Natural selection and human adaptability

Testing multiple models of natural selection is become possible thanks to the most up-to-date experimental approaches for characterizing genomic variability of human populations, as well as to the methodological improvements recently achieved in detection of the signatures left by natural selection on the human genome. This enables us to exhaustively investigate the adaptive processes occurred in the recent human evolutionary history in response to a range of selective pressures.

Following H. sapiens diffusion out of Africa, occupation of a range of different environments has prompted ecological and cultural changes that introduced novel challenges to our organism due to selective pressures different with respect to those that have shaped the evolution of our African ancestors. This has driven a number of local adaptive events in response to peculiar climate conditions, nutritional resources and/or pathogens’ landscapes, which are mediated by the action of natural selection on the gene pool of the targeted populations. Despite a number of phenotypic features (e.g. skin pigmentation, height, lactase persistence, adaptation to hypobaric hypoxia, etc.) that are advantageous in a given environment has been long investigated, the genetic bases of most complex adaptive traits have been not elucidated so far.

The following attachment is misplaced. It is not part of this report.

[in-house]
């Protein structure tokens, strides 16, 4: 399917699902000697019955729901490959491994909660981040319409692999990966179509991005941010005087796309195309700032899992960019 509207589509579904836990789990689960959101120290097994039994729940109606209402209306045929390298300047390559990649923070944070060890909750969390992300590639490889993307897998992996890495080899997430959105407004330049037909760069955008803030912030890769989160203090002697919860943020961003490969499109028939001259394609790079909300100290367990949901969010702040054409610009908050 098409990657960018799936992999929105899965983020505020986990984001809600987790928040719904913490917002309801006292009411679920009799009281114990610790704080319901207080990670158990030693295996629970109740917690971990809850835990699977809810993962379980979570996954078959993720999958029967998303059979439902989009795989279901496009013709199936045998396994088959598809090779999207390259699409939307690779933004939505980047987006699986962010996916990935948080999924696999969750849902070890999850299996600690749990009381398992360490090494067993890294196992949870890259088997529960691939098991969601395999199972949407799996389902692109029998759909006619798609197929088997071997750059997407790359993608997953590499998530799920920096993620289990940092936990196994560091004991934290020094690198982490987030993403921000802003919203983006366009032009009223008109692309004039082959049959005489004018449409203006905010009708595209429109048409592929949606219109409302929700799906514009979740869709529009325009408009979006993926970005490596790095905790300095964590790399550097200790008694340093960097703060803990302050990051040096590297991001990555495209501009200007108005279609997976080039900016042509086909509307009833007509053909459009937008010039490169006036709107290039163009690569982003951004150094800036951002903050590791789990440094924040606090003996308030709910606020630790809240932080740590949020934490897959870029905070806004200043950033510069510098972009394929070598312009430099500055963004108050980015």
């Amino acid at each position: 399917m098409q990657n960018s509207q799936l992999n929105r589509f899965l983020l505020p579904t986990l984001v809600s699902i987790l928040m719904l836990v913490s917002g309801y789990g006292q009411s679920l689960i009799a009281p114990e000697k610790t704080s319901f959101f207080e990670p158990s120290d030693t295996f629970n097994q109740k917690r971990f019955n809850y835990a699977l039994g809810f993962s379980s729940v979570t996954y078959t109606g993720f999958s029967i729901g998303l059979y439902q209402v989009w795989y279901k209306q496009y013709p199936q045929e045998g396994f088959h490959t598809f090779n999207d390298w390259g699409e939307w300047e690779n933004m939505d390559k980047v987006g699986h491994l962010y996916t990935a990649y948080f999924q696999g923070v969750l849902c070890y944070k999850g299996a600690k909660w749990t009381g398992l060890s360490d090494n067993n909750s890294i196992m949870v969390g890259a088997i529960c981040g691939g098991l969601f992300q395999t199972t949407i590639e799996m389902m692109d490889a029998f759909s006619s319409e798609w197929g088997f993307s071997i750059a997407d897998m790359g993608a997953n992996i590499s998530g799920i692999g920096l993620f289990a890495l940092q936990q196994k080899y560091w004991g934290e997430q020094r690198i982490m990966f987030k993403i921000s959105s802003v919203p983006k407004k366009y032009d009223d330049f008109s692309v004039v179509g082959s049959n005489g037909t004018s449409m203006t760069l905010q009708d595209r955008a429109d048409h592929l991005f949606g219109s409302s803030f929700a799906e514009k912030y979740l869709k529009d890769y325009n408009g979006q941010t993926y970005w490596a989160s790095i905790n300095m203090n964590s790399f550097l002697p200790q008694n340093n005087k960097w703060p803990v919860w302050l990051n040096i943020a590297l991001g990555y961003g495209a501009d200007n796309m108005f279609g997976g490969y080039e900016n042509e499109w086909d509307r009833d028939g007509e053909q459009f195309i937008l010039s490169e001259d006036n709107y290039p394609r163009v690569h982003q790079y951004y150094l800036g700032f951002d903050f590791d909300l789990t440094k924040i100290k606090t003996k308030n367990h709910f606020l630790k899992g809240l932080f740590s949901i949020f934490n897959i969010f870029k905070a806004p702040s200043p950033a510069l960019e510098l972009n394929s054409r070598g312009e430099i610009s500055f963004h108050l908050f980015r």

Recent improvements in high-throughput genotyping and massive parallel sequencing technologies, coupled with the development of new statistical methods to test for the occurrence also of weak selective events on multiple genes and/or on standing variation have provided new opportunities to effectively search for signatures of the action of natural selection on the human genome. It is thus possible to identify variants with single small effect on the phenotype, but concurrently contributing to polygenic adaptation. This promises to represent a milestone in such a research filed because this typology of selection is supposed to have played a substantial role in shaping the evolution of human adaptability to different environmental and cultural contexts.



Molecular Anthropology Lab